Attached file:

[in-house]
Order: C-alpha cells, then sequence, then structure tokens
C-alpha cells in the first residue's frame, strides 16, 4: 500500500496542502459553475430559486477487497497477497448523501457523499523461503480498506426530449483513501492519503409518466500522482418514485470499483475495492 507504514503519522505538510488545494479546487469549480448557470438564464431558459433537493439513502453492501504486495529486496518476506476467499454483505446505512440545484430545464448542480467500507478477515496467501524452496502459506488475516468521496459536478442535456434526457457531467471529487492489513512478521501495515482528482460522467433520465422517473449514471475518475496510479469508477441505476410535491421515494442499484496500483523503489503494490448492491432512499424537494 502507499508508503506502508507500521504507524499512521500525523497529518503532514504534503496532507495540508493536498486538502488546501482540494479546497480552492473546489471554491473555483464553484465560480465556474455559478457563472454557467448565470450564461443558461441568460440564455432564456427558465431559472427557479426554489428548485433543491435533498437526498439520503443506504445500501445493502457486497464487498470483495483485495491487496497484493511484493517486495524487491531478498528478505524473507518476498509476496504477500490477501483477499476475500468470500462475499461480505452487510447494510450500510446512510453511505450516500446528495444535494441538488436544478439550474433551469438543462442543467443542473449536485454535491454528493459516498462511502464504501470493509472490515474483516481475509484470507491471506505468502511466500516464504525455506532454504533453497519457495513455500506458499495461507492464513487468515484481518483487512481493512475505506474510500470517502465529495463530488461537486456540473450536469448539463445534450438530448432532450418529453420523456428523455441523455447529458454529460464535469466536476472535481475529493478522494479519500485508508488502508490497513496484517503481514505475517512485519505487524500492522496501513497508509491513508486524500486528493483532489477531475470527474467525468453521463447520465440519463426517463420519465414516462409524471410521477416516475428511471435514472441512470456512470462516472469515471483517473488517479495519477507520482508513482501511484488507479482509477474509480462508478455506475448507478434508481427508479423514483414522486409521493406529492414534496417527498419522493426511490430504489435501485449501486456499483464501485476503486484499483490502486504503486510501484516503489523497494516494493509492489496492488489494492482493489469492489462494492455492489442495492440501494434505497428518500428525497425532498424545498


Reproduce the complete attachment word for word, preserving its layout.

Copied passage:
[in-house]
Order: C-alpha cells, then sequence, then structure tokens
C-alpha cells in the first residue's frame, strides 16, 4: 500500500496542502459553475430559486477487497497477497448523501457523499523461503480498506426530449483513501492519503409518466500522482418514485470499483475495492 507504514503519522505538510488545494479546487469549480448557470438564464431558459433537493439513502453492501504486495529486496518476506476467499454483505446505512440545484430545464448542480467500507478477515496467501524452496502459506488475516468521496459536478442535456434526457457531467471529487492489513512478521501495515482528482460522467433520465422517473449514471475518475496510479469508477441505476410535491421515494442499484496500483523503489503494490448492491432512499424537494 502507499508508503506502508507500521504507524499512521500525523497529518503532514504534503496532507495540508493536498486538502488546501482540494479546497480552492473546489471554491473555483464553484465560480465556474455559478457563472454557467448565470450564461443558461441568460440564455432564456427558465431559472427557479426554489428548485433543491435533498437526498439520503443506504445500501445493502457486497464487498470483495483485495491487496497484493511484493517486495524487491531478498528478505524473507518476498509476496504477500490477501483477499476475500468470500462475499461480505452487510447494510450500510446512510453511505450516500446528495444535494441538488436544478439550474433551469438543462442543467443542473449536485454535491454528493459516498462511502464504501470493509472490515474483516481475509484470507491471506505468502511466500516464504525455506532454504533453497519457495513455500506458499495461507492464513487468515484481518483487512481493512475505506474510500470517502465529495463530488461537486456540473450536469448539463445534450438530448432532450418529453420523456428523455441523455447529458454529460464535469466536476472535481475529493478522494479519500485508508488502508490497513496484517503481514505475517512485519505487524500492522496501513497508509491513508486524500486528493483532489477531475470527474467525468453521463447520465440519463426517463420519465414516462409524471410521477416516475428511471435514472441512470456512470462516472469515471483517473488517479495519477507520482508513482501511484488507479482509477474509480462508478455506475448507478434508481427508479423514483414522486409521493406529492414534496417527498419522493426511490430504489435501485449501486456499483464501485476503486484499483490502486504503486510501484516503489523497494516494493509492489496492488489494492482493489469492489462494492455492489442495492440501494434505497428518500428525497425532498424545498